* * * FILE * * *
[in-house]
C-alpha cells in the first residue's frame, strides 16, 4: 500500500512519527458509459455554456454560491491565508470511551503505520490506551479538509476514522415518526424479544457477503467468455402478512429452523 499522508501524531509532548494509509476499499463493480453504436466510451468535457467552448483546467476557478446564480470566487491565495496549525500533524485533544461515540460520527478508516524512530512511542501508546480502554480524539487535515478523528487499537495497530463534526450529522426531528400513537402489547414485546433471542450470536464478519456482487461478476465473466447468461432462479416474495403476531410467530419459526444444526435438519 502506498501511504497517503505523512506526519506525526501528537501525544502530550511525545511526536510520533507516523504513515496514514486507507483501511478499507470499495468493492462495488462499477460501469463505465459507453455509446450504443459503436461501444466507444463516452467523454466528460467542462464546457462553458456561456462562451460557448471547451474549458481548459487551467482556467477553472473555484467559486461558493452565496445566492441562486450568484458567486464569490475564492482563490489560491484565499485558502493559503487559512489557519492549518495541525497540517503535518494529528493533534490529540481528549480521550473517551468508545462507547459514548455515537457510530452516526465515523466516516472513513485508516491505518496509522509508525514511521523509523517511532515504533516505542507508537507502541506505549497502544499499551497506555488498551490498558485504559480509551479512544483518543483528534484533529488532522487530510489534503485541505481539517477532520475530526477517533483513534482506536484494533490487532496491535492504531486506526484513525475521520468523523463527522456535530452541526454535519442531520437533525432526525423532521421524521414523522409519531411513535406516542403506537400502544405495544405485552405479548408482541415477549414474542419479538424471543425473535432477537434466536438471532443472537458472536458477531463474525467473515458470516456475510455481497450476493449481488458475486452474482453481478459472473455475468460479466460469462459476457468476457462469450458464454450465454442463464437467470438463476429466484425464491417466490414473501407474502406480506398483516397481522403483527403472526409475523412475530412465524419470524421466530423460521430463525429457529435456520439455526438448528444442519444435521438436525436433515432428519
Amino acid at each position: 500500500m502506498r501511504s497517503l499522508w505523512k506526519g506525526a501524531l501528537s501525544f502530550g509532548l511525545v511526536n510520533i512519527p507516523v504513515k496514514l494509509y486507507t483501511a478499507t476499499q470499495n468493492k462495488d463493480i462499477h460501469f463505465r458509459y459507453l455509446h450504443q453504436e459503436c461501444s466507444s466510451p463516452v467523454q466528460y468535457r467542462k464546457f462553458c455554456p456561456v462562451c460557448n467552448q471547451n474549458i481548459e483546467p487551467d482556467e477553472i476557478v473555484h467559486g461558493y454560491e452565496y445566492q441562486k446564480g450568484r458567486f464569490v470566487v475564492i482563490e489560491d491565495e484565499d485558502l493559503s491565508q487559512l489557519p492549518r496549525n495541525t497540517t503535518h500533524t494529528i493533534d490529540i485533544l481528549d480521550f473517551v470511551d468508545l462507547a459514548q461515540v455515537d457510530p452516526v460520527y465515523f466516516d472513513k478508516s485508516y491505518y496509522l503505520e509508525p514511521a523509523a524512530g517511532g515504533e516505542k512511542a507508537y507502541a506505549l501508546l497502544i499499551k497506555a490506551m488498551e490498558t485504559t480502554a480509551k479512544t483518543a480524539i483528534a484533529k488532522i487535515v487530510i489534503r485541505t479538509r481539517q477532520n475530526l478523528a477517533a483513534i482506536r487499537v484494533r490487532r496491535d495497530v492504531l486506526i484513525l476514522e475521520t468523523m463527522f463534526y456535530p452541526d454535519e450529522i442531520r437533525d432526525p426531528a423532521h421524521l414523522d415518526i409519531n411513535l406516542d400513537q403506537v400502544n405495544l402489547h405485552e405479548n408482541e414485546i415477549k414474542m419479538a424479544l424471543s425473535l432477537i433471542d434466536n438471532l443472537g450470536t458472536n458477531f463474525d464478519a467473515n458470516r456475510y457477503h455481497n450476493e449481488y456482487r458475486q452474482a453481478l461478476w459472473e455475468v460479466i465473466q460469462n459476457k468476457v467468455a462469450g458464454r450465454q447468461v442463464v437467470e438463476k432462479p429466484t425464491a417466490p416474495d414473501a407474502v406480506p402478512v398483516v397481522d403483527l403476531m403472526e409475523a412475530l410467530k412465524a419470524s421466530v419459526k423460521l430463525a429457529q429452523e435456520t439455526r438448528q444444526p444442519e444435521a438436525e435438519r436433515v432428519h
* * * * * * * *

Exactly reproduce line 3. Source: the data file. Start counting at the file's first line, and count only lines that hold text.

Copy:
Amino acid at each position: 500500500m502506498r501511504s497517503l499522508w505523512k506526519g506525526a501524531l501528537s501525544f502530550g509532548l511525545v511526536n510520533i512519527p507516523v504513515k496514514l494509509y486507507t483501511a478499507t476499499q470499495n468493492k462495488d463493480i462499477h460501469f463505465r458509459y459507453l455509446h450504443q453504436e459503436c461501444s466507444s466510451p463516452v467523454q466528460y468535457r467542462k464546457f462553458c455554456p456561456v462562451c460557448n467552448q471547451n474549458i481548459e483546467p487551467d482556467e477553472i476557478v473555484h467559486g461558493y454560491e452565496y445566492q441562486k446564480g450568484r458567486f464569490v470566487v475564492i482563490e489560491d491565495e484565499d485558502l493559503s491565508q487559512l489557519p492549518r496549525n495541525t497540517t503535518h500533524t494529528i493533534d490529540i485533544l481528549d480521550f473517551v470511551d468508545l462507547a459514548q461515540v455515537d457510530p452516526v460520527y465515523f466516516d472513513k478508516s485508516y491505518y496509522l503505520e509508525p514511521a523509523a524512530g517511532g515504533e516505542k512511542a507508537y507502541a506505549l501508546l497502544i499499551k497506555a490506551m488498551e490498558t485504559t480502554a480509551k479512544t483518543a480524539i483528534a484533529k488532522i487535515v487530510i489534503r485541505t479538509r481539517q477532520n475530526l478523528a477517533a483513534i482506536r487499537v484494533r490487532r496491535d495497530v492504531l486506526i484513525l476514522e475521520t468523523m463527522f463534526y456535530p452541526d454535519e450529522i442531520r437533525d432526525p426531528a423532521h421524521l414523522d415518526i409519531n411513535l406516542d400513537q403506537v400502544n405495544l402489547h405485552e405479548n408482541e414485546i415477549k414474542m419479538a424479544l424471543s425473535l432477537i433471542d434466536n438471532l443472537g450470536t458472536n458477531f463474525d464478519a467473515n458470516r456475510y457477503h455481497n450476493e449481488y456482487r458475486q452474482a453481478l461478476w459472473e455475468v460479466i465473466q460469462n459476457k468476457v467468455a462469450g458464454r450465454q447468461v442463464v437467470e438463476k432462479p429466484t425464491a417466490p416474495d414473501a407474502v406480506p402478512v398483516v397481522d403483527l403476531m403472526e409475523a412475530l410467530k412465524a419470524s421466530v419459526k423460521l430463525a429457529q429452523e435456520t439455526r438448528q444444526p444442519e444435521a438436525e435438519r436433515v432428519h